assistance in filling out registration applications; absentee ballot procedures; assistance
with completing absentee ballot applications; dates of primary election; offices on ballot;
the availability of bilingual poll officials at the polls; and the availability of a Lakota
audio ballot on the voting machine.
6
- Continue recruitment of bilingual poll officials.
- Keep reports up to date.
- Ensure KILI Radio is broadcasting information as set forth in the Agreement throughout
the month. ·
First Week of April:
- Obtain translations from Secretary of State and put translations on tapes.
- Confirm that publication packets have been received by KILI Radio and that all is on
track for publication according to the Agreement.
Anytime during the Month:
- 2 elderly-focused meetings per tribal district per month (12 total meetings) to present
election information in Lakota, including: absentee ballot procedures; assistance in
completing absentee ballot applications; assistance in filling out absentee ballots; dates of
primary election; offices on ballot; the identification requirement; presence of bilingual
poll officials at the polls; the availability of Lakota audio on voting machine; and
provisional ballot information, etc.
- Assist elderly Lakota-speaking voters in filling out absentee ballot applications and
absentee ballots.
- Maintain regular office hours in satellite elections office when not making field visits to
provide elderly Lakota-speaking voters with election information, and absentee voting
assistance.
- Keep reports up to date.
- Ensure KILI Radio is broadcasting information as set forth in the Agreement throughout
the inonth.
First Week of May:
- Finalize bilingual poll officiai recruitment and hiring, including a list of backup
bilingual poll officials.
Second and Third Weeks of May:
- Prepare for bilingual poll official translation training.
Last full week of May:
- Outreach to eiderly Lakota-speaking voters regarding polling places, hours the polls are
open, the presence of bilingual poll officials at the polls on election day to provide
Lakota language assistance and the names of those officials, the contents of the ballot.
- Train bilingual poll officials on the Lakota translation of the entire ballot content and
election procedures, providing Lakota language assistance at the polls, and how to assist
elderly Lakota-speakers in using the voting machines.
- Ensure that KILI Radio is broadcasting the absentee voting and other election·
information according to the Agreement. .
7
Full Week Prior to Election Day:
- Maintain regular office hours in satellite elections office when not making field visits to
provide elderly Lakota-speaking voters education, information, and absentee voting
assistance.
- Assist elderly Lakota-speaking voters in filling out absentee ballots.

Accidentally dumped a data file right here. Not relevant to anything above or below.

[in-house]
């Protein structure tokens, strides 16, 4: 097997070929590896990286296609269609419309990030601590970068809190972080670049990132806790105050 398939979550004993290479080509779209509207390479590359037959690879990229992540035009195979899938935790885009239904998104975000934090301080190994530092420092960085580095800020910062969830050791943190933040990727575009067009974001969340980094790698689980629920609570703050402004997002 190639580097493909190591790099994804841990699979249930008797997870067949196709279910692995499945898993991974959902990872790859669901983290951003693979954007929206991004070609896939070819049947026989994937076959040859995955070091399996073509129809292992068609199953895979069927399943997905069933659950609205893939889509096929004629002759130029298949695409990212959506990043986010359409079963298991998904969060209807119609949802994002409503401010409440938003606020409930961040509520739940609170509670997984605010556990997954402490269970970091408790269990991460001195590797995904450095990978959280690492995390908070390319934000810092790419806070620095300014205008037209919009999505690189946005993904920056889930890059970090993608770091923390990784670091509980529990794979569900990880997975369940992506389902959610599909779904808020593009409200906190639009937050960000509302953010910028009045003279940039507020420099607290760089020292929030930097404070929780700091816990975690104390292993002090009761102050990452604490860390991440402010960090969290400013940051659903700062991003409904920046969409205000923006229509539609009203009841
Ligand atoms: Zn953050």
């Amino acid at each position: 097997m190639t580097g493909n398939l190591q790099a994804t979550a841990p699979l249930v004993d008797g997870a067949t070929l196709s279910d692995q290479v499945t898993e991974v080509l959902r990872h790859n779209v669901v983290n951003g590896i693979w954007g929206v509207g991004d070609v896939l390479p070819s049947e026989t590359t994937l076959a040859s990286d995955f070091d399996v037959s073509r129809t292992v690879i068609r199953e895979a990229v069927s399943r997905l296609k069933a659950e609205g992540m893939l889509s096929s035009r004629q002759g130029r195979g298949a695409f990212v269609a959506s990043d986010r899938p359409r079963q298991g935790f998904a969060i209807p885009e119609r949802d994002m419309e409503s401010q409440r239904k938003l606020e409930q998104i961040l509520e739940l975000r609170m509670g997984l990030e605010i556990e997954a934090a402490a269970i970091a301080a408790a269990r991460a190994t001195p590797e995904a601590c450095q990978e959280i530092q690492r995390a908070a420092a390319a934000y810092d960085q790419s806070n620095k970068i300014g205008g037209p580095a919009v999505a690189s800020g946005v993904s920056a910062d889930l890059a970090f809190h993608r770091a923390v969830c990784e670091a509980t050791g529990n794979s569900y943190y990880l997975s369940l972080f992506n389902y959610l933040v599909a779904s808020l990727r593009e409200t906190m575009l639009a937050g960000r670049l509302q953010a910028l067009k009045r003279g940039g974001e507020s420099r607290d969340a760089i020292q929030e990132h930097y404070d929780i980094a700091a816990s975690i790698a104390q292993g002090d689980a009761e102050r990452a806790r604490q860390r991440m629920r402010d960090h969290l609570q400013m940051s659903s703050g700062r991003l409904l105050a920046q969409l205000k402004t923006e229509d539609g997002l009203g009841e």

- Ensure that KILi Radio is broadcasting the absentee voting and other election
information according to the Agreement.
Election Day:
- Visit polling places to ensure.that bilingual poll officials are present and engaged with
voters providing election information in Lakota, and that other procedures are in place,
including voting machines are operational, provisional ballots and verification
information is available and being used, and signage is properly posted.
Week After the Election:
- Compile .Post-Election Report.
8
MEMORANDUM OF A.GREEMENT
Between the United States of America and Shannon County, South Dakota
ATTACHMENT B
• ~ .... ~.J~.w:·.::.:.i·::;:-;, ::!';'1" •.•
.•••• -•••"M•O• ''''
~ J·@·This message was sent with high importance.
Ganje, Sue
From: Headlee, Jennifer . Sent: Fri 2/25/2010 3!08 PM
.. X.91 . ....... . .. .Yi9si.,\'!if~n.@.gate.sd.~;.P.~~l~\~or.1gb_t;.@3@.tg.,~cl.Y~ ci11.qY.J9ngJ?@l<§@$lll1e~.us;._c1a~n.s.a.tt!iir.@..sfil.~g..ll5;.
jerry .. schwarting@state.sd.us; ka!:hleen.f[akus@state.sd.us; mcauditor@sbtc.net; sandra.raap@state.sd,us;
sue.ganje@state.sd.us; susan,williams@state.sd.us
Cc: Nelson, Chris (SOS); Bray, Teresa; Warne, Kea; Trapp, Debbie
Subject: Lakota Language Assistance Reimbursement
Attachments:
Dear Auditors:
.$ecretary of State Chris Nelson has author!zed reimbursement from a county's Title 11 HAVA state held ·account for
the following expenses related to Lakota language assistance: · ·
1. Translation of election materiaJ.s in audio format {SDCL .12-3-9).
2. AutoMARK Lakota expenses (no change from current praclice).
3. Broadcasting election notices and information in Lal<.ota.
4. Training interpreters In election procedures.
5. Providing interpreters at polllng places.
6. Providing oversight of interpreters and use of AutoMarks containing Lakota audio.
7. Providing interpreters for absentee voting. .
S. A coordinator for Lakota language assistance. A coordinator would provide oversight to ensure
· compliance with Lakota language requirements.
Each county will ct·atermine how to best meet the Lakota language re.quirements of the Voting Rights Act. Your
county may not have expenditures in all eight categories. Individual counties will also determine whether to· request
Title II reimbursement for allowable Lakota expenq_itures or pay for the expenses with county general funds.
Reimbursement reciuests would be placed on line 17 as sos approved project 17·12 (Lakota Language
Assistance) on the HAVA Title II Reimbursement Form. ·
If you have any .questions plea9e let me know.
·Thank.you
Jennifer Headlee
Relp .America Vote Aot Coordinator
Office of South Da~ota Secretary of State
500 East Capitol Ava, Ste 204
PierrQ, SD 57501
Phone: (605) 773-5003 Fa.x: (605) 773-6580
Webpage: http://www.sdsos.gov

 

Toyukak v. Treadwell; Case No. 3:13-00137-SLG

Statement of Interest of the United States of America

Exhibit 1

 

(Exhibit 1_B Page 1)

Toyukak, et al. v. Treadwell, et al.

Case No. 3:13-CV-137-SLG

(Exhibit 1_B)

Case 3:13-cv-00137-SLG Document 121-2 Filed 06/03/14 Page 1 of 21

Exhibit 1_B

(Exhibit 1_B Page 2)

Toyukak, et al. v. Treadwell, et al.